Stoke Orchard, Gloucestershire, England — Is the gasoline-powered automobile obsolescent? Will the world's dwindling petroleum suppleis, approaching depletion in the next few decades, spell the end of cars as we now know them?
Emphatically not, says Derek Williams of Britain's Coal Research Establishment (CRE), a branch of the state-owned National Coal board.
For support, he picks up a three-inch vial of tawny liquid. It contains the first elixir of proof that his tow-story, $:250,000 ($575,000) maze of steel-blue pipes, valves, and dials can take in coal at one end and pour out gasoline at the other.
Making gasoline from coal is not new. The Germans ran their vehicles on coal-based fuels during World War II. And South Africa's Sasol process currently supplies a significant proportion of that country's oil needs.
British scientists, however, dismiss both processes as primitive and inefficient. And although they are sitting atop an estimated 200 billion tons of coal -- of which 45 billion tons (300 years' worth) is extractable by present methods -- they refuse to be wasteful.
With typical frugality, they have focused their annual $:2 million ($4.6 million) coal refining budget on improving several two-stage liquefaction systems. One, akin to Sasol and to several American processes now under research, dissolves coal in a liquid solvent. The other uses high-pressure or "supercritical" gas as a solvent -- a method in which Britain leads the world.
Because of modest funding, admits assistant director George Thurlow, "We consider ourselves two to three years behind" the United States in developing commercial plants. Nevertheless, he feels that British processes have several advantages:
* Efficiency. the liquid solvent process has a "thermal value" of 65 to 70 percent -- capturing about two-thirds of the coal's original energy (including the coal burned to fuel the plant) in the liquids produced. The latest Sasol plant, by contrast, is said to be only about 35 percent efficient.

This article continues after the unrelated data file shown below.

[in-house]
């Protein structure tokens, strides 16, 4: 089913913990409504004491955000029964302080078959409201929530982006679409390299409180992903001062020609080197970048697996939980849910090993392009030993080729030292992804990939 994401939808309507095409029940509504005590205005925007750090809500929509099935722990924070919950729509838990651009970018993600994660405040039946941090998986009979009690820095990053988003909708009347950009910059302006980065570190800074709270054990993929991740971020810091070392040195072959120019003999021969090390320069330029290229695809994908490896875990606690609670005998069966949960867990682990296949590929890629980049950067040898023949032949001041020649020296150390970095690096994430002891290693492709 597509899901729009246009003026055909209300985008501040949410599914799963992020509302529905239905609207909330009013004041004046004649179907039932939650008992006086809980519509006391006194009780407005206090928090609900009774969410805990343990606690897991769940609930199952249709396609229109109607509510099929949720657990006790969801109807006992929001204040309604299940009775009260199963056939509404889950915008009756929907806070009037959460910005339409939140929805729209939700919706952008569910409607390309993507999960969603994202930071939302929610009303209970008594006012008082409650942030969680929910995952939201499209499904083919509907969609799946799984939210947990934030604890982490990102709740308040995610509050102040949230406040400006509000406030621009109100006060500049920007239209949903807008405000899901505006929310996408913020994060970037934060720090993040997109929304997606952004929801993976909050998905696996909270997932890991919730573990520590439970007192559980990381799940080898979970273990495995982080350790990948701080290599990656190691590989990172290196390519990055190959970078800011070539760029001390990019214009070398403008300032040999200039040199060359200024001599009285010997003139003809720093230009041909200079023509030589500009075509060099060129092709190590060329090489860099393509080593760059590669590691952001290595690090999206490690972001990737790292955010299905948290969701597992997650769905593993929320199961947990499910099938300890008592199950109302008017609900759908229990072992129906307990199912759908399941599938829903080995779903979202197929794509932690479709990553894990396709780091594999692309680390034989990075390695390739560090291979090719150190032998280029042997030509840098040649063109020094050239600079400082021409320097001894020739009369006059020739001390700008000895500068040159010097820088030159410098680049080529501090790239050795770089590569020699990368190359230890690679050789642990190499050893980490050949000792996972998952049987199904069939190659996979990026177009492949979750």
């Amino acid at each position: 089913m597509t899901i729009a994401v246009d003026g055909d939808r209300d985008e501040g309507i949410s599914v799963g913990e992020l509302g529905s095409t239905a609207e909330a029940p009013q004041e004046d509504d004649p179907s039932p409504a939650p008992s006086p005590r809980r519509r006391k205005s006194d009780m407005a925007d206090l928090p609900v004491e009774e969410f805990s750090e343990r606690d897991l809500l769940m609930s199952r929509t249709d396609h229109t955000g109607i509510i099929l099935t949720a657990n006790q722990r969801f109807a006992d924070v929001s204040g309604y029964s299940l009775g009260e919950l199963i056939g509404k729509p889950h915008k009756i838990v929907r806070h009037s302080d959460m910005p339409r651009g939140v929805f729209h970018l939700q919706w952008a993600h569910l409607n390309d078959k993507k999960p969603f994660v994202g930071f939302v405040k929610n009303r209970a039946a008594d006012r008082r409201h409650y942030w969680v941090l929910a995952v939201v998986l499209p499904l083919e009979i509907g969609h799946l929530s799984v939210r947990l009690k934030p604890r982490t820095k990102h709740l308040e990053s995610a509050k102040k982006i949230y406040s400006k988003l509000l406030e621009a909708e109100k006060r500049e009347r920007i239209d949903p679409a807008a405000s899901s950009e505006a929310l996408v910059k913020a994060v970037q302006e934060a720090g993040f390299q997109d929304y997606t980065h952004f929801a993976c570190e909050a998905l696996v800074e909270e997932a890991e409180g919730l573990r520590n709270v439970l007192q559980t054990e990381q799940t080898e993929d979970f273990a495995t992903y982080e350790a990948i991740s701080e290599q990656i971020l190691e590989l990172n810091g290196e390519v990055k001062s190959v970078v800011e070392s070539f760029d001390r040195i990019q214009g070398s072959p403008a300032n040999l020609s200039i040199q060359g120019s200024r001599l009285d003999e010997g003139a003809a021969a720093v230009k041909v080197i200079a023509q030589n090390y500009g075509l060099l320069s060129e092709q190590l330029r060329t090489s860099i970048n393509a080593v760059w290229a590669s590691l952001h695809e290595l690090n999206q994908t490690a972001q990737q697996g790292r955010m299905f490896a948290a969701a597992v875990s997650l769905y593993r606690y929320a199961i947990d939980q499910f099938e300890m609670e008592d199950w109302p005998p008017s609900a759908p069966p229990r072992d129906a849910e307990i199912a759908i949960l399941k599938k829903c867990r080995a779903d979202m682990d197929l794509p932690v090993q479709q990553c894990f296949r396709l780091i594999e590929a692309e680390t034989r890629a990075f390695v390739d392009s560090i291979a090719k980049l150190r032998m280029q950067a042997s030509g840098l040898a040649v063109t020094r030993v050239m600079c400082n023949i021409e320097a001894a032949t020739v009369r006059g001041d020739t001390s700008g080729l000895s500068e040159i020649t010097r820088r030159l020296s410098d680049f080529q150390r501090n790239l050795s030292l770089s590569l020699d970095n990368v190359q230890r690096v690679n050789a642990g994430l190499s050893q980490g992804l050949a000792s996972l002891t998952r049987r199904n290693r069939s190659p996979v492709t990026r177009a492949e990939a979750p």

* Quality. The British process can produce a 95 percent yield of high-quality (108 octane) gasoline. It can also produce, to everyone's surprise , a diesel fuel that burns as well as its petroleum-based counterpart -- with half the smoke and very little wax.
Next on the agenda is a $:55 million ($126.5 million) demonstration plant at Point of Ayr colliery in north Wales. Jointly funded by the government, the coal board, and British petroleum (bp), it will process 25 tons of coal a day by 1983 -- hardly a commercially useful amount, but enough to allow engineers to iron out the major problems of the scale-up.
Cost studies indicate that the British process, which CRE scientists see as a technology easily exportable to such interested countries as India and Brazil, could produce gasoline at a refinery gate price (before handling costs and taxes are added) of about 55 pence ($1.26) per gallon.
Conventional gasoline now sells here at a refinery gate price of about 35 pence (80) per gallon. "A 50 percent increase in the price of crude oil could wipe this [differential] out," says Dr. Thurlow. Such an increase is not improbable: (IEA), the price of crude oil had already risen by 135 percent over December 1978 prices.
When will britain produce coal-based gasoline on a commercial scale?
"This really depends on the rate at which money is put in and the amount fo risk one is willing to take," Says dr. Williams.
One form of risk could be to move directly from the Point of Ayr plant into a commercial operation, bypassing the middle-size (250-500 to per day) stage. Such short-circuiting might mean some costly mistakes. But, depending on the world energy situation and cost of alternative fuels in the next few years, the risks could be worth taking. The research and development strategy recently adopted by IEA ministers places coal liquefaction among its highest priorities.
In the meantime, Britain, subscribing to the IEA scenario for tripling coal production by the year 2000, will continue searching for other methods of extracting energy from coal.
And although CRE spokesman Douglas Davidson admits that "we haven't got a sense of urgency yet," he looks forward several decades to a rather diffrent energy future.
"There may be an association of coal-exporting countries," he says, "and they're going to be just as touchy as OPEC [the Organization of Petroleum Exporting Countries]."